Fake news is real and here’s why you should care about it this election

If there’s one term that has defined politics and news media in the last year, it is fake news. Brought to the fore by US President Donald Trump’s repeated attacks on the news media and critics, fake news has come to play a role in India as well.

Are Indian politicians as intolerant of a genuine assessment as Trump? Who’s to say? Who’s to know? What, after all, is real and what is fake?

Propaganda laced with lies has flooded every area of citizens’ lives, especially in recent times, to such an alarming extent, that it’s become increasingly difficult to pick out the truth from that.

But what’s more worrying is how easily we have fallen prey to fake news, because that gullibility has claimed lives—fake news circulated on social media platforms, particularly WhatsApp, killed as many as 22 people over May to July 2018.

Cases in point

This is what happens when we start relying on messaging apps for news, instead of scouring for reliable sources. For example, the Dhule lynchings of five innocent men on the suspicion of being child-lifters.

Villagers in Dhule’s Rainpada hamlet, after watching a string of what were doctored videos on WhatsApp, had intercepted the victims, who belonged to the nomadic Gosavi community, and bludgeoned them to death on July 1, 2018. It later came to light that one of these videos was, in fact, a Karachi ad agency’s promotional clip on child safety, while another that showed a row of dead children was from Syria.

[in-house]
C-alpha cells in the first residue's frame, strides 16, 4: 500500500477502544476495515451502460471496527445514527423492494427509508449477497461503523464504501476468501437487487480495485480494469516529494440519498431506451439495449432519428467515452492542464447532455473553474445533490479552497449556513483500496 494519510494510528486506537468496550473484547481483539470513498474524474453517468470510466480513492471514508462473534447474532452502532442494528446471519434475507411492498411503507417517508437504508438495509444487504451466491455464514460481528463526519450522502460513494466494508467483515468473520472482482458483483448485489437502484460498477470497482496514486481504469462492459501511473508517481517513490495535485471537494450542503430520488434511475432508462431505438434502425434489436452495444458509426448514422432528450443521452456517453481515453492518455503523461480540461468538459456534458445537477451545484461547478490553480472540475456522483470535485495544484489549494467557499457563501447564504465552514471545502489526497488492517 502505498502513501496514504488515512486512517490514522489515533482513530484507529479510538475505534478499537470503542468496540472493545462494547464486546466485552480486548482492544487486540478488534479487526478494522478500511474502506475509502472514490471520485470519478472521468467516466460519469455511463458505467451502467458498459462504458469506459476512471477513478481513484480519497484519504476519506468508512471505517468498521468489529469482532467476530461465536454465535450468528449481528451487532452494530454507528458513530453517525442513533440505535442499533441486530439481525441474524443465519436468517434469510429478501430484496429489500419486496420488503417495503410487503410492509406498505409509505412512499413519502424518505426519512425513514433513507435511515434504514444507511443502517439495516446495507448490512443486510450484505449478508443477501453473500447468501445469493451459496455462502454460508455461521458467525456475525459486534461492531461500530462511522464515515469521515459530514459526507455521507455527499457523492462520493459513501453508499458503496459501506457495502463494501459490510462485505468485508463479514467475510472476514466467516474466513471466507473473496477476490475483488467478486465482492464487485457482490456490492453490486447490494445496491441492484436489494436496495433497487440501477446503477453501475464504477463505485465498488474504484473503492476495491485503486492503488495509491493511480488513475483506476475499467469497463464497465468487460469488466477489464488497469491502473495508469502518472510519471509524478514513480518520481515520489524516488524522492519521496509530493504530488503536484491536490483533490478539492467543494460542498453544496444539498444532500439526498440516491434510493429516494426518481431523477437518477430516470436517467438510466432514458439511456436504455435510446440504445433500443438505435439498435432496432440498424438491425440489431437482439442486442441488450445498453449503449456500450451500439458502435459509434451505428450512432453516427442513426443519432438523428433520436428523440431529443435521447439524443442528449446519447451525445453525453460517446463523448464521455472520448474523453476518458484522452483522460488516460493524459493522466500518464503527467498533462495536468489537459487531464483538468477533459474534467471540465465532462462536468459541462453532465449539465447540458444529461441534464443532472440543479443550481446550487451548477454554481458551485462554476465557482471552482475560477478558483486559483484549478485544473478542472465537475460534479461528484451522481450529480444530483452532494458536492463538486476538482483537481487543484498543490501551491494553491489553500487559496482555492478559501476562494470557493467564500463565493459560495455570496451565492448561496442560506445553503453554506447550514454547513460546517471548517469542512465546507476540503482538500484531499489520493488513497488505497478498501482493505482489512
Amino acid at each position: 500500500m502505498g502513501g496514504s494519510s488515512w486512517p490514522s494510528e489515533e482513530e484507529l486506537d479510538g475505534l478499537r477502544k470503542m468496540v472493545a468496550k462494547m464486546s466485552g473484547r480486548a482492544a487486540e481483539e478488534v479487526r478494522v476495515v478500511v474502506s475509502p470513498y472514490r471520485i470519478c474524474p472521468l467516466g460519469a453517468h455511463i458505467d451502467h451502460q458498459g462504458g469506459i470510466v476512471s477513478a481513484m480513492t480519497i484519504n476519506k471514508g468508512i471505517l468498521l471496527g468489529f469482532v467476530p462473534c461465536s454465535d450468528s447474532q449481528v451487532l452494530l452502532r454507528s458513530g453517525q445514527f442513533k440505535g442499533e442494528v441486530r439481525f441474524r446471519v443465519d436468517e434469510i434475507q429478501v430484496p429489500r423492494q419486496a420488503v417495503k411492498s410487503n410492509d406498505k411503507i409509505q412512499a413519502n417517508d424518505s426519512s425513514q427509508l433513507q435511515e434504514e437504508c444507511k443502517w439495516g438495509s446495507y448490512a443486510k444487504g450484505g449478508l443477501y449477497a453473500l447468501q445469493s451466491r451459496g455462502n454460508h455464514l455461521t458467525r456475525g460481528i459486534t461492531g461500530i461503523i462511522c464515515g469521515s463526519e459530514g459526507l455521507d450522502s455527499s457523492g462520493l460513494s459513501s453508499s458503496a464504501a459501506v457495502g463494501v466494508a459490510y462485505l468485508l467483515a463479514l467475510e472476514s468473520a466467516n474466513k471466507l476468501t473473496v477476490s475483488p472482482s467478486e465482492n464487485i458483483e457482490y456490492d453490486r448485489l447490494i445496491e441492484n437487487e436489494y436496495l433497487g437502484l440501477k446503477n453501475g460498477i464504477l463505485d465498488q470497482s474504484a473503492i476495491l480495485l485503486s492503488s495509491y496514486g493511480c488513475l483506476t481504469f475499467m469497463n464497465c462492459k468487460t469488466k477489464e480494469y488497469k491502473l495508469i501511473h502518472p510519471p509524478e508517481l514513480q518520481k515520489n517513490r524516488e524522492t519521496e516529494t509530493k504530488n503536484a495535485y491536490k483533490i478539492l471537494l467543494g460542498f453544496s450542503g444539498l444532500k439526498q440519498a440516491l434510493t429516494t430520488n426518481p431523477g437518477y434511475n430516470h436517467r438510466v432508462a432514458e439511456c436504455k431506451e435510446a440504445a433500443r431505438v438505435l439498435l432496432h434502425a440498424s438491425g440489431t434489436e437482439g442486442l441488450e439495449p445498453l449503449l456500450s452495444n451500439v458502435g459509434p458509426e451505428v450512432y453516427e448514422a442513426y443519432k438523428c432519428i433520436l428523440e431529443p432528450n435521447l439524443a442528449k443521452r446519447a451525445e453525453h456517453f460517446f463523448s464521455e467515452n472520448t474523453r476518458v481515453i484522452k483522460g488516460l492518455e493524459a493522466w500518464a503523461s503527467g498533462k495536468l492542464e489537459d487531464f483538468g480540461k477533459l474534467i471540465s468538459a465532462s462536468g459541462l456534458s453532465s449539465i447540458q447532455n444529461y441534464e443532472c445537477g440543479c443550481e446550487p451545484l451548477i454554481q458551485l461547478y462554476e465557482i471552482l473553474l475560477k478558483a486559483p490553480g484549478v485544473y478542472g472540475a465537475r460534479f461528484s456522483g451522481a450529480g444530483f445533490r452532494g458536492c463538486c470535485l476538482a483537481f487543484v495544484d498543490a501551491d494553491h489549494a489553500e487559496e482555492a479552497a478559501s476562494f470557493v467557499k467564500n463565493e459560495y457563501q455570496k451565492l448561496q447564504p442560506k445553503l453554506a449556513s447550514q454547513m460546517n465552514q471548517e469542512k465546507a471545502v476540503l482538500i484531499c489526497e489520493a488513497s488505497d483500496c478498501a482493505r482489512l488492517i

On April 1, 2017, Alwar’s Pehlu Khan fell prey to cow vigilantes, who lynched him over suspicion of dealing in beef; however, all he had been doing was transporting cattle.

Fake news did not spare even a former president—last June, an image of Pranab Mukherjee at a BJP-RSS event went viral; reason: in it, Mukherjee had the black RSS cap on his head and could be seen doing the Sangh’s traditional salutation, his right hand placed parallel to the chest with the palm facing downwards. After it came to light that the image was morphed, fingers were pointed at the party and the right-wing organisation for their “dirty tricks” and “false propaganda”.

Why fake news should be a poll issue

One of the pressing questions definitely is this: What’s more frightening, the fact that we seem to be an angry nation, easily triggered by the slightest, or how easy it is for someone to manipulate us into believing what they want?

But while collective anger management doesn’t seem feasible, stricter checks for sifting through everything that comes under ‘news’ these days can certainly be done.

In the aftermath of outrage, social media sites are trying to filter out fake news—Facebook is blocking fake accounts and deploying third-party fact checkers, YouTube says it’s monitoring content uploaded on it daily to weed out lies, and, early this year, WhatsApp decided to limit the number of forwards per message and has launched a fact-checking service, all in a bid to fight fake news.

And sites like AltNews are doing their bit to bust the myths and call out fake news. Doesn’t this tell you enough about the magnitude of the menace?

Yet, our political leaders remain silent, and their silence on this deepening problem is deafening.

Is it a silence of indifference or admission? Or is it a strategic silence for political profit?

Isn’t something that can make or break governments, spread hatred and violence, claim lives, or simply turn a neutral citizen into a cynic with trust issues worthy of being made an election agenda?

Priyanka Dharwadkar is a Senior Subeditor at Qrius

Fake News in IndiaLok Sabha Elections 2019